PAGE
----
A fantastic trick I’ve used when the band has only one electric guitar player and that player’s sound is uncomfortably “mono” – dry and bright – is to double-assign that input into two channels on the console. Try panning each channel out of the center a fair amount (60-left and right) and then add a 30 millisecond (ms) delay to only one of the two channels. This creates a bit of a slap delay effect that adds complexity and width to that player’s guitar sound. I sometimes use darker EQ on the second channel and a touch of chorus. Try it – it’s pretty cool.
Keep in mind that the guitar tones and keyboard patches used in one song don’t always remain throughout the entire set of songs. Sometimes a musician will use a very dry, bright guitar patch for one song and then stomp on a few pedals and produce a big, washed out, dark tone for the next. The added FX can then create additional chaos, so apply it when needed if the instrumentation is feeling stark, but be aware that too much of a good thing is not always the answer. If the soup is already too thick, don’t add any more flour!
Taking It Further
Let’s switch gears and look at the widely used practice of adding additional tracks of music and vocals from a playback source. A laptop on stage is usually the trigger to fire tracks from a session in a DAW (digital audio workstation such as Pro Tools) to add fullness, provide missing instrumentation and percussion loops, and vocal enhancements that may not be possible to achieve with just the musicians in the band.
These additional tracks can often take a stark arrangement of live instruments and add a whole new level of excitement to a song. They can also create a less desirable result of excessive clutter and muddiness in the mix if not properly “treated.”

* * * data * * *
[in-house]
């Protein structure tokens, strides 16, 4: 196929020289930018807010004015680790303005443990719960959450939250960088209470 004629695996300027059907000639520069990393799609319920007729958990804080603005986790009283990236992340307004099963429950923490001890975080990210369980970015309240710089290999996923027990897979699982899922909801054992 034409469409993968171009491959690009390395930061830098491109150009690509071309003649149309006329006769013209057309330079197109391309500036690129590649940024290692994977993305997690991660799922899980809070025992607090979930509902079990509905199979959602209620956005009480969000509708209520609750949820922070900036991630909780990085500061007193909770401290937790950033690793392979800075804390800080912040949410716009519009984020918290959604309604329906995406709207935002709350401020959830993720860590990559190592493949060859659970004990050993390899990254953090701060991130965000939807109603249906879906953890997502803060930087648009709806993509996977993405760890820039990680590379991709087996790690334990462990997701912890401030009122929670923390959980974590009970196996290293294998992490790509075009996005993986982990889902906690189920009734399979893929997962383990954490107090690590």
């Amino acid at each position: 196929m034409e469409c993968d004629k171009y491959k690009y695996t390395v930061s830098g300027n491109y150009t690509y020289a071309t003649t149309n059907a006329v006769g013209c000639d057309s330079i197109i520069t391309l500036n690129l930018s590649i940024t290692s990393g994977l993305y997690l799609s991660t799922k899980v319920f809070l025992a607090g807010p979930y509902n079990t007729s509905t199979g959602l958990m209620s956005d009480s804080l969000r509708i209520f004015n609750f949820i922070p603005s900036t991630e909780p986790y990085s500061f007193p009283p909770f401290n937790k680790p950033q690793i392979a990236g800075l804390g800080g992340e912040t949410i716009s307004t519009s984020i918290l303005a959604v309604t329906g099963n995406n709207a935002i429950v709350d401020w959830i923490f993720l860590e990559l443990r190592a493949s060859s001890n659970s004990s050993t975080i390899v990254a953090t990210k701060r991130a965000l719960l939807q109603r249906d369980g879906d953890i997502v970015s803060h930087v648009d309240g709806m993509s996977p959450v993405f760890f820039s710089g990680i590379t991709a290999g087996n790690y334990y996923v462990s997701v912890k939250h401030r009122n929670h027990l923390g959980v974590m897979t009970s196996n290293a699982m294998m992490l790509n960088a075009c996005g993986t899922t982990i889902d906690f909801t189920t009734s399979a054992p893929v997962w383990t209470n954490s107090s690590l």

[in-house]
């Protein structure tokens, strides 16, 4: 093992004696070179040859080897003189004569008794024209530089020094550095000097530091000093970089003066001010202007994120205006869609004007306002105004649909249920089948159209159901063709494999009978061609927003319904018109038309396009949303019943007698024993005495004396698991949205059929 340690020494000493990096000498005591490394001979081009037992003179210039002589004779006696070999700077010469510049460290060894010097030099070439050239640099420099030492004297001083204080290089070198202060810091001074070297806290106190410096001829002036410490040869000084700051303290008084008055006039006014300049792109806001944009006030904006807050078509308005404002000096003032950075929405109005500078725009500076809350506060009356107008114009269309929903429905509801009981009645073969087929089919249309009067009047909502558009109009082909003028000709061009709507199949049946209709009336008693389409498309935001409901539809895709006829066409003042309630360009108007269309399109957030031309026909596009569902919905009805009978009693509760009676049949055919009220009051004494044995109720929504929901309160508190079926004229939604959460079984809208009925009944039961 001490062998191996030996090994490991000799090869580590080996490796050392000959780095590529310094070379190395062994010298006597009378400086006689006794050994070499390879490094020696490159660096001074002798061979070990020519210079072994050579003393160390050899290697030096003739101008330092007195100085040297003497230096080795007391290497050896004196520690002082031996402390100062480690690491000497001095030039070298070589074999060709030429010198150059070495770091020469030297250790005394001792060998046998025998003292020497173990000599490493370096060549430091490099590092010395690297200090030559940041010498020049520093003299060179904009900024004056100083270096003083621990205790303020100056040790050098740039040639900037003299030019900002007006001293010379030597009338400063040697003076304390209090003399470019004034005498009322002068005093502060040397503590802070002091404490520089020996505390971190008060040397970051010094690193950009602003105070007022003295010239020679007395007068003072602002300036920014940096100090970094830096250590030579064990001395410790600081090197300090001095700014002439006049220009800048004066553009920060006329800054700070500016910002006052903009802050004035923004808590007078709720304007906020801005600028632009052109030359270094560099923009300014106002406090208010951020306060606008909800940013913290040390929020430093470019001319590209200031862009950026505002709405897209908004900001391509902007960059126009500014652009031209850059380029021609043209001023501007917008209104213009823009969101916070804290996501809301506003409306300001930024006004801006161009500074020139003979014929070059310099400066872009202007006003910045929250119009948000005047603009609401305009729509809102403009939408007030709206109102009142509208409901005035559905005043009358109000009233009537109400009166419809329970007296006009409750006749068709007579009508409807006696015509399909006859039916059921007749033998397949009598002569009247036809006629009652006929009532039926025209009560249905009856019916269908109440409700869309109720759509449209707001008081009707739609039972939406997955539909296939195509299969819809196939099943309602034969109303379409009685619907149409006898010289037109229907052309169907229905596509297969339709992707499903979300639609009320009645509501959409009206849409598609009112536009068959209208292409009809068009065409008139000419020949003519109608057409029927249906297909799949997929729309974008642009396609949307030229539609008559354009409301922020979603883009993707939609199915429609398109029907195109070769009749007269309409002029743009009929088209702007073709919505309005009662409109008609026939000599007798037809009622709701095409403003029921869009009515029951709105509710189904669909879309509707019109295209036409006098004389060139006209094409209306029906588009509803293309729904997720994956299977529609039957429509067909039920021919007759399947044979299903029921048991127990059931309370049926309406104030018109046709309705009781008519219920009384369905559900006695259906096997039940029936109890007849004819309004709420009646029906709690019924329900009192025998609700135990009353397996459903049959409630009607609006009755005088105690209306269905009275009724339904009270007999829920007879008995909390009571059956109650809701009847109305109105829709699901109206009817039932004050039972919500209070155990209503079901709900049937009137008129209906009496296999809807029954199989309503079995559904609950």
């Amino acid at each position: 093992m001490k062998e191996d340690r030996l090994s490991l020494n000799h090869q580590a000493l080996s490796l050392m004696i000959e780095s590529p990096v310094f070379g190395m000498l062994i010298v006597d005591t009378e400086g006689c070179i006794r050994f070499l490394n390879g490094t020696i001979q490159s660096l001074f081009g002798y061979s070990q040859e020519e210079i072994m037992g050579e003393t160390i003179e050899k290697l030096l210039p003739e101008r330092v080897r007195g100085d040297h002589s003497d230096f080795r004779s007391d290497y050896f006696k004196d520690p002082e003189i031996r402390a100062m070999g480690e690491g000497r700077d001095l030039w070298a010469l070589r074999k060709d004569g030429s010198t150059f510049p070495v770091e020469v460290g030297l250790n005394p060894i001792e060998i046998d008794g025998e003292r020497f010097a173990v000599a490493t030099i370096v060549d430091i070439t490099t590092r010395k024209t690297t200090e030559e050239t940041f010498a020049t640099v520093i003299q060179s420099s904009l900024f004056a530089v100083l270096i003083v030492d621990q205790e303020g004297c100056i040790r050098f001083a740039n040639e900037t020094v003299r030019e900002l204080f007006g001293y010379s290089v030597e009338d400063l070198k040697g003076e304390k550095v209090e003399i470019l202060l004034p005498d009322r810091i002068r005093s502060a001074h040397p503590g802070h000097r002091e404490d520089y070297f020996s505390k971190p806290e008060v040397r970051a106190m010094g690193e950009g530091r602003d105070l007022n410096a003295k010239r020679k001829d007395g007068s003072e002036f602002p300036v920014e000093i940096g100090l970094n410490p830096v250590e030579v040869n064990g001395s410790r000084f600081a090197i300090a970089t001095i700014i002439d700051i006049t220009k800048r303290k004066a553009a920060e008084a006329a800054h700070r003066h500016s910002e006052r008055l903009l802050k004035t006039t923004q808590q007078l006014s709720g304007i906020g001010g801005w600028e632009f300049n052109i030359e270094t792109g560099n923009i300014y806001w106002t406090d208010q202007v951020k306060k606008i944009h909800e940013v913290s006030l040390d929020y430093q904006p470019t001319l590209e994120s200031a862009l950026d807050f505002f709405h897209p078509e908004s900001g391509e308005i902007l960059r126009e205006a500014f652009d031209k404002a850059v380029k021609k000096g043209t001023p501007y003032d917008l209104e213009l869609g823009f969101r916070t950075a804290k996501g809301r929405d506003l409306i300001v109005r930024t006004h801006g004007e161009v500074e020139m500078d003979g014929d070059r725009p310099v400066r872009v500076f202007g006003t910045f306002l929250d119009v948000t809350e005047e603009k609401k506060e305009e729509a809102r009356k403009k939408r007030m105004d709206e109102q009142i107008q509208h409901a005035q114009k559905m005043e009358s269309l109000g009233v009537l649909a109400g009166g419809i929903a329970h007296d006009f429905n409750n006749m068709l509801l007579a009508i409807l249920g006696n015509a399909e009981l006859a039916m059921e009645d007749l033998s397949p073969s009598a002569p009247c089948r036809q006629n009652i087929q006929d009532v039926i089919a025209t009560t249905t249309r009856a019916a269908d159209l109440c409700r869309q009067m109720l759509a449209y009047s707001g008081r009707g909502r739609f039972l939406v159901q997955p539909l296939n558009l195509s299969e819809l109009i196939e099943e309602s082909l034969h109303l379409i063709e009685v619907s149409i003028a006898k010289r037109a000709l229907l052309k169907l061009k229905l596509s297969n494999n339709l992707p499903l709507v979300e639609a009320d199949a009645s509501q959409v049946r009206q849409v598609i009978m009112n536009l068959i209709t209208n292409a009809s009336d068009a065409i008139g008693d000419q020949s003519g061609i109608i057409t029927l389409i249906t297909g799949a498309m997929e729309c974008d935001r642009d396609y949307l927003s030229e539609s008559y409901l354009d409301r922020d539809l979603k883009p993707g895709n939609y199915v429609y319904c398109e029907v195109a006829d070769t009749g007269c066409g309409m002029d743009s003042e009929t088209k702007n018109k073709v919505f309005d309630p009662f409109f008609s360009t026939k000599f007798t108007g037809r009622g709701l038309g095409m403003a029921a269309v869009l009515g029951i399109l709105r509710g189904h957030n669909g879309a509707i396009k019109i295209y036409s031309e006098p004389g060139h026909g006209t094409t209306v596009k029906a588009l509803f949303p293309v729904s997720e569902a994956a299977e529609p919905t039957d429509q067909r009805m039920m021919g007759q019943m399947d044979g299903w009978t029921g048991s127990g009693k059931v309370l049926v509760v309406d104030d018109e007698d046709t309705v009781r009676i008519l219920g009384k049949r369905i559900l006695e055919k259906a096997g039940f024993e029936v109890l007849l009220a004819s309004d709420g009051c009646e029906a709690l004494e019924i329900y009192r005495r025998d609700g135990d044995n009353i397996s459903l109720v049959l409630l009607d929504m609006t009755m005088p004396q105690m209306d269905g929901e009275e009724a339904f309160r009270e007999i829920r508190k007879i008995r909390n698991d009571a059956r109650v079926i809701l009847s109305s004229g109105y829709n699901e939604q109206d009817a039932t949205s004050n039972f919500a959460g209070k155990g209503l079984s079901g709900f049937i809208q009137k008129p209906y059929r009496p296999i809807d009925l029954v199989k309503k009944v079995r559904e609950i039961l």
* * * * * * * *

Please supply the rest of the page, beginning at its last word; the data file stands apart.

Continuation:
A great question for the audio engineer mixing the song to ask the musical director is, “What instrumentation is happening on these tracks that is already being played by a live musician on stage, and if that’s happening, why use both?”. Often, the musicians will learn the parts they are assigned to play, yet that exact part is “doubled” on the tracks. It’s a good practice to point out to the musical director that this is happening.
If the doubled section is a keyboard part and the tracks and live instrument have totally different patches, they may blend wonderfully together and it can be really nice. However, if the sounds are exactly the same, and that part comes and goes on the tracks, it can be difficult for the mix engineer to keep the overall mix balanced. Sometimes “muting” a section of the tracks so that the live musicians can play it is a much better solution. Or, leave the tracks in the arrangement but ask the live musician to play another part or a different sound to add to the song.
The same challenges can occur with drum, percussion and bass loops. If the live band already has a formidable kick drum and bass guitar foundation, adding super-deep kick drum loops to a song can often result in the whole room shaking! Some EQ and careful use of a HPF on the playback tracks or live kick drum for certain songs may be required.
Also, be mindful of “attack latency” between the very thick drum tracks and live instruments. If the kick drum being played live is not landing exactly on the timeline with the track kick drum, you may feel like some “sync issues” are happening, leaving you with a very messy, muddy result. The track kick drum may need to be lowered in the playback track stem in certain portions of the song, or the live kick may need to be “ducked” down and thinned out EQ-wise to get them to play nice together.
In the end it’s all about the song and how that song invites worship. If you’ve built a solid foundation with drums and bass, and dialed in some fantastic sounding vocals, finish the mix off with a deep, rich musical middle. Every musician on stage is contributing to achieve a fantastic final product, so do your part to let them all be heard individually, while you all participate as a vital component of a greater collaboration.